LOS ANGELES (Reuters) - Southern California Edison will not be able to pass on to its customers up to $30 million in costs to join a study of whether petroleum coke, an oil refinery byproduct, can be turned into a clean, low-carbon fuel for power plants.
But the electric power supplier might be able to be compensated later.
Southern California Edison wants to join a study by a joint venture of BP Plc and Rio Tinto — global oil and mining giants, respectively — but California’s utility regulator said no on Friday to its proposal to charge higher electricity rates to pay for it.
The goal is to build the first utility-scale U.S. power plant to turn pet coke into hydrogen and store carbon emissions underground.
While the California Public Utilities Commission’s members said they like the idea of carbon capture and storage, they did not agree to allow Southern California Edison to recover $30 million in costs of a feasibility study through higher electricity rates.
Instead, if the utility joins the BP/Rio Tinto project, called Hydrogen Energy International, it can keep track of its costs of a feasibility study, up to $30 million, with a chance to be compensated later, the commission decided.
A spokesman said the utility is studying the commission decision. Southern California Edison, the primary subsidiary of Edison International, is the second-largest electric utility in the United States, with more than 4.8 million customers.
CPUC President Michael Peevey encouraged PG&E and Sempra Energy, owners of the state’s other big investor-owned utilities, to participate in the project.
“If California’s utilities work together, the costs and risks of this and other carbon capture projects can be shared broadly so that the benefits can be realized by all Californians,” Peevey said, including “commercializing carbon capture and storage technology.”
Petroleum coke is the bottom of the barrel of what is produced at a dozen California oil refineries, including one owned by BP in Carson, near Los Angeles.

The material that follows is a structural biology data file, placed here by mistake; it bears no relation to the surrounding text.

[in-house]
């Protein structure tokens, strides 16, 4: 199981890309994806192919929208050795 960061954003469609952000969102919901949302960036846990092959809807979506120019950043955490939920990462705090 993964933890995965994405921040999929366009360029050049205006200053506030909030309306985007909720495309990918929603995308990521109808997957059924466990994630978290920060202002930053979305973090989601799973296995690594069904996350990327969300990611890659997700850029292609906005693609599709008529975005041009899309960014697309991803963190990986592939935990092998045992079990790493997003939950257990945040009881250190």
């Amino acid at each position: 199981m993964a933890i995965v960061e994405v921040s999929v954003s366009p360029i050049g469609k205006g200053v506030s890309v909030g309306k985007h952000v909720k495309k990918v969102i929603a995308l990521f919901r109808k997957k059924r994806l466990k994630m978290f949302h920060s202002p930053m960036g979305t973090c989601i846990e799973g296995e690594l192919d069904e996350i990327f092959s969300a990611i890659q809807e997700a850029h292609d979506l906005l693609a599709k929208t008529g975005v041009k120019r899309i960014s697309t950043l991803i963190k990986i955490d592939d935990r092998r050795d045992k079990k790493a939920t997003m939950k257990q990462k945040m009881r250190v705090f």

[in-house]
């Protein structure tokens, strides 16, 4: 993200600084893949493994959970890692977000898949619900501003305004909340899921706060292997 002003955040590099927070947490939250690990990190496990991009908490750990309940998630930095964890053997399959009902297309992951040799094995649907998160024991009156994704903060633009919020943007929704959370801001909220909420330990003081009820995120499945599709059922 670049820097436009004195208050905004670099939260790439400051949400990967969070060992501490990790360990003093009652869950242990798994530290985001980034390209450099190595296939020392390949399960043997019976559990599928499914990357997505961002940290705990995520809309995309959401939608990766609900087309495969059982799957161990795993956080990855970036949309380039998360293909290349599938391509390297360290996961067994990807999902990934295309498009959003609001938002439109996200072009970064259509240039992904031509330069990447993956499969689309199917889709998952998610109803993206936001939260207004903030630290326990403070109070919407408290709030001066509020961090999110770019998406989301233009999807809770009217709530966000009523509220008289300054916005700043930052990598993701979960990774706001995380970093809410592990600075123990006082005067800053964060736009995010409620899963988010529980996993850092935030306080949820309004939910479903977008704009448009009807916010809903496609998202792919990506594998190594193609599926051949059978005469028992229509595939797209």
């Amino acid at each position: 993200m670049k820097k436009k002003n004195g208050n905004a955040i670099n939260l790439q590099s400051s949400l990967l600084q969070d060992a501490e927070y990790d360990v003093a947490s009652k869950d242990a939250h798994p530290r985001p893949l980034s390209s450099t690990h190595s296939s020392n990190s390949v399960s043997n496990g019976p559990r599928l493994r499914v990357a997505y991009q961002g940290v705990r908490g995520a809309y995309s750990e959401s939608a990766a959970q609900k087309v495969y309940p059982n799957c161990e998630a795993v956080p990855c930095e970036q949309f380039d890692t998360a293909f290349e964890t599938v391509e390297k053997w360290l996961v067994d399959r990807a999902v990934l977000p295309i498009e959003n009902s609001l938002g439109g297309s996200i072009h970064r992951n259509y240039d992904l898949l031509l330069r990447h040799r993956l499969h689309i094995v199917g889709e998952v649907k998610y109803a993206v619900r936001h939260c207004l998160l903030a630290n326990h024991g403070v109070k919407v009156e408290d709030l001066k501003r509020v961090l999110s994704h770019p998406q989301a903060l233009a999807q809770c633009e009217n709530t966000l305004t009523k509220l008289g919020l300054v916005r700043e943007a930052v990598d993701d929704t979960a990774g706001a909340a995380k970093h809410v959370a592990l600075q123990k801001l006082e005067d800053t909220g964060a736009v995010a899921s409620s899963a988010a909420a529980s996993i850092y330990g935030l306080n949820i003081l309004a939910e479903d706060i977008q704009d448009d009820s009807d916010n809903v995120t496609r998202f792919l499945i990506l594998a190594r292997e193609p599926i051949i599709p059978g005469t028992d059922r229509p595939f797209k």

California refiners ship petroleum coke, which has the same chemical characteristics as coal, to China where it is burned at power plants, releasing CO2 into the air.
The BP-Rio Tinto venture seeks to build a utility-scale, 390-megawatt power plant at the oilfields of Kern County north of Los Angeles that will make electricity by burning hydrogen made from petroleum coke. Along with hydrogen, the process would create carbon dioxide, which would be injected into Occidental Petroleum oilfields to increase oil production.
This would cut 90 percent of the CO2 emissions, cutting 2 million tons a year, the BP/Rio Tinto joint venture says.
The method is experimental. However, gasifying coal and injecting emissions underground is a cornerstone of an effort by the coal industry and U.S. utilities to prove coal can remain a key to power production.
Half the power generated in the United States and a fifth of the power delivered in California comes from burning coal.
Coal is cheap and abundant, but making electricity with coal also creates 40 percent of U.S. greenhouse gas emissions.
BP and Rio Tinto created their joint venture in 2007 in hopes of making carbon capture and storage viable.
They want to start construction on the Kern County power plant in 2011 and finish it in 2014, according to the website of Hydrogen Energy International.
An effort to start a pet coke/hydrogen production plant at the BP oil refinery in Carson near Los Angeles was dropped when it was seen as too far from the oilfields in Kern County.
Reporting by Bernie Woodall; Editing by Gary Hill